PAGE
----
Next day, fed up with wandering, I decided there was nothing for it but to make a large circle, which I placed right in the middle of the wide woodland track, and where I could get a good photo viewpoint.  I made an impromptu broom with twigs, and swept chestnut tree leaves all around it – decided it looked rubbish, and swept them all back where they had come from.

I wasn’t too sure about this piece of work, and that night as I lay in bed, I decided it was too intrusive. So I came back the next day with my daughter’s dog, and swept it all away.

But I did take a couple of photos…


My working processes are about this place, and the fleeting ever-changing nature of life and its seasons. What remains here in the woods, always, is the pervading sound of water rushing over stone, and the wind rustling the leaves high up in the trees.

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Essential Nature Walk along the Taw estuary at Fremington Quay

A quiet and peaceful morning walking in congenial company.

It is hard to believe that just a generation or two back,  Fremington Quay was the busiest port between Bristol and Land’s End, largely importing coal and exporting ball clay. Not to mention the clay works and the  famous pottery that was exported around the world. With the presence of the railway running along what is now the Tarka Trail, and also lime-burning kilns and an abattoir, this must have been a far from ideal place to live.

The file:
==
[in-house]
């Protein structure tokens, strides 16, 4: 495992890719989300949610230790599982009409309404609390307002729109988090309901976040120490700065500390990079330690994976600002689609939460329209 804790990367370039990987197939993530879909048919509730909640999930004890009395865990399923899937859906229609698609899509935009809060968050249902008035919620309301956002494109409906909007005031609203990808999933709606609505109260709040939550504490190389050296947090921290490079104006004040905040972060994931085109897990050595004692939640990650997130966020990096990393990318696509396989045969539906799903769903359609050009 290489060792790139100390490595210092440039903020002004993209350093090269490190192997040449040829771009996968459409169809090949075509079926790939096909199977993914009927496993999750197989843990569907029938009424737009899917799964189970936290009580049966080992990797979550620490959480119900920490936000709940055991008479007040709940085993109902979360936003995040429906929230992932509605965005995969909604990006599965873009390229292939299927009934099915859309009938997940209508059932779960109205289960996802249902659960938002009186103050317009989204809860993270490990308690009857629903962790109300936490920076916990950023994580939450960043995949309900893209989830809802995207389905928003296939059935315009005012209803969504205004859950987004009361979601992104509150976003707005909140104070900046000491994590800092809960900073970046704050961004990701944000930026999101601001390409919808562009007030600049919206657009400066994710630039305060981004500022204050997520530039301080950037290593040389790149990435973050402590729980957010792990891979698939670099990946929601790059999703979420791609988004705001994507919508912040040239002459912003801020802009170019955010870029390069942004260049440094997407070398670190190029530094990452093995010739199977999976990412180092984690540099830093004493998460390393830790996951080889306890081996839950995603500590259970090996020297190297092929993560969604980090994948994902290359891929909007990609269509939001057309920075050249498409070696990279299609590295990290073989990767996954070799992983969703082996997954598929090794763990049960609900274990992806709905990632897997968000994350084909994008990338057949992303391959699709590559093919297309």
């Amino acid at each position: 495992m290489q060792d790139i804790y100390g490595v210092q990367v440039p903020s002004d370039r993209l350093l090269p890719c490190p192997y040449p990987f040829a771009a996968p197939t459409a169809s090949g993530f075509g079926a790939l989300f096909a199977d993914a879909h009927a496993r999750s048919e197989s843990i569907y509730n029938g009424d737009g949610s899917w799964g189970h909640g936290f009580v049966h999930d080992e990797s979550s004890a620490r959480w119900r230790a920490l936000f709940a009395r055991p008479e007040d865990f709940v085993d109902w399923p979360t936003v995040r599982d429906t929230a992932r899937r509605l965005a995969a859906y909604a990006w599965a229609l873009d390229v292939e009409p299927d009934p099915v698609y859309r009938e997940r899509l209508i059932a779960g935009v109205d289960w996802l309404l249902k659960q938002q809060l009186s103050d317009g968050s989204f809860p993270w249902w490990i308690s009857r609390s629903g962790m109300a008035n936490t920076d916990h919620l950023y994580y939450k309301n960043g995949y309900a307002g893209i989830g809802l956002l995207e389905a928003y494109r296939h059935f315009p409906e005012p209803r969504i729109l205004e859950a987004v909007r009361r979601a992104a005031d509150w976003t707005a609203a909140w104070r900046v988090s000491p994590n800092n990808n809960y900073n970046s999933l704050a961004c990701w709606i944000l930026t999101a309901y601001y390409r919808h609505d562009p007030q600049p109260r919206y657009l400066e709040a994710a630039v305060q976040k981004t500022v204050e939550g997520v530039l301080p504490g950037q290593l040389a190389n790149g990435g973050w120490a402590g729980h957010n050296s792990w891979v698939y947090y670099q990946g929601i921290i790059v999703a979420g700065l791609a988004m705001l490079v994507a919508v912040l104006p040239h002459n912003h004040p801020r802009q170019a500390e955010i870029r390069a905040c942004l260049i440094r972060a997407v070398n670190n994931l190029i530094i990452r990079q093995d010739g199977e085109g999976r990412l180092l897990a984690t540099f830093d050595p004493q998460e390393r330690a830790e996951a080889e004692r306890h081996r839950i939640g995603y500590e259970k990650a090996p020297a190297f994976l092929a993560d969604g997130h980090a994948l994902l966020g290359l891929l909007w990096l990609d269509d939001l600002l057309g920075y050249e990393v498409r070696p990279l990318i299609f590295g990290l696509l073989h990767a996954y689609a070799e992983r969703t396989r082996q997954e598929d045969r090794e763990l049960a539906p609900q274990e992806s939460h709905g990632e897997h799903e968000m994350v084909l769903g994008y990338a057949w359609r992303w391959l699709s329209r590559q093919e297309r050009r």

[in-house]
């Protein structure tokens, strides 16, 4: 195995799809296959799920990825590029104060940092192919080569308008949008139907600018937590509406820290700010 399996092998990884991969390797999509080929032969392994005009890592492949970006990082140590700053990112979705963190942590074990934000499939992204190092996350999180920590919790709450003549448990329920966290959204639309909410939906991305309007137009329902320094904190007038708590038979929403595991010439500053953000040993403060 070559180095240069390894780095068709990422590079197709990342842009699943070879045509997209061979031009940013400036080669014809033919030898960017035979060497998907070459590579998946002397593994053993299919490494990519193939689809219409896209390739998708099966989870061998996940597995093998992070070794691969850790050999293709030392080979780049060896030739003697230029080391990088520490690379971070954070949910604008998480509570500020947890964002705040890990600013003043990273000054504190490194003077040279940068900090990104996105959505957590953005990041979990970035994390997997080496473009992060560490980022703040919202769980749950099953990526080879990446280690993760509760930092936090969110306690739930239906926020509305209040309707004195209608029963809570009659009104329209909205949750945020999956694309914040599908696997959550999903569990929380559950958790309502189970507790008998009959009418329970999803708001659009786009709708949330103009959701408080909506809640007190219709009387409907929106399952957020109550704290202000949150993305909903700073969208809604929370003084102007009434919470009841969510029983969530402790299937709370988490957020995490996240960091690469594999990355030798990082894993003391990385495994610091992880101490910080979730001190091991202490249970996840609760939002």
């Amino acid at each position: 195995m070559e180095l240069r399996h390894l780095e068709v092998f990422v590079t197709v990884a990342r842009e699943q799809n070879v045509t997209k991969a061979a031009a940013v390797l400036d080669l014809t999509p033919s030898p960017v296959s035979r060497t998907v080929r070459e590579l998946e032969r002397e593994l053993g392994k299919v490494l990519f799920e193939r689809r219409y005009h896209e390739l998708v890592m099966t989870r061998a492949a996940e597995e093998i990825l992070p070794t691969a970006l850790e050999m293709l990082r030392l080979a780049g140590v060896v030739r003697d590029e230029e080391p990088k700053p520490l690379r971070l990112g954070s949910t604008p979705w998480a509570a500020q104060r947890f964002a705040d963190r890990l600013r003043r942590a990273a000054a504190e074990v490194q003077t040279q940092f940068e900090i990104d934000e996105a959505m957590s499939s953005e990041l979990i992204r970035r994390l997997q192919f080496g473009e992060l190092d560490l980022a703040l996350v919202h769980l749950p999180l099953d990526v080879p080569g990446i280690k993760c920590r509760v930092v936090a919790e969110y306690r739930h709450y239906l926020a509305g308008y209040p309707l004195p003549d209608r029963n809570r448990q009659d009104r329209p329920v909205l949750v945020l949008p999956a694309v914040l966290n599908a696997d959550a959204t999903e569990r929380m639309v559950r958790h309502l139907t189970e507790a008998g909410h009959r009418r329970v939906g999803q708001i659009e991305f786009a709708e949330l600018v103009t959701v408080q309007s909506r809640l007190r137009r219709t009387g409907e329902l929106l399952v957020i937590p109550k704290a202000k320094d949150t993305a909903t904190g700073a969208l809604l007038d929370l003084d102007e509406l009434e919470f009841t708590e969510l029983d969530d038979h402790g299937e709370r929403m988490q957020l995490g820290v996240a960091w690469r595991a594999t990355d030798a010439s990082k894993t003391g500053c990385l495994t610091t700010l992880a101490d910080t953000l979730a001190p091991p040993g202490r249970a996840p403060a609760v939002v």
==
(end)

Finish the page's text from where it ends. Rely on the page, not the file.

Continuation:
Today, despite endlessly-encroaching modern developments, there is an air of peace and tranquillity. The area is a haven for wildlife and  for those who come seeking a breathing space, away from the noise and stress of everyday life.

There were a number of choices of route for our walk. We decided against exploring the Gaia Trust’s Home Farm Marsh Nature Reserve  because of long wet grass and lots of mud at this time of year – plus access to the beach was limited because of high tide. We also decided we didn’t want to run the gauntlet of dog walkers and cyclists by following the Tarka Trail to the RSPB Bird Reserve at Isley Marsh a little way further along.

Instead we headed in the opposite direction, along the beach towards Barnstaple to Penhill Point, then round towards Barnstaple’s ‘New Bridge’, that we could see in the distance. It was such a beautiful mild early autumn day – with the River Taw running by our side, the gentle green Devon fields stretching all around us and the wide expanse of sky up above… feeling safe.

It was, what I suppose could be called ‘slow walking’, by which I don’t mean shuffling along in a semi-comatose state – but gradually relaxing and becoming more and more observant and attentive to the details of life all around – the skeleton of an old abandoned boat,  the crumbling, ruined stone lime kiln, the wild plants and trees, and soft sandstone boulders with rough edges worn smooth, softened by aeons of time and tide. Over time, the river had gradually eroded grooves in these boulders, leaving a residue of silt and river mud running over the surfaces in streams – large three-dimensional mud drawings created by the forces of nature.

I think we were all inspired to further creative activity – each in our own way.

The two pictures above are by Fiona Gibbon.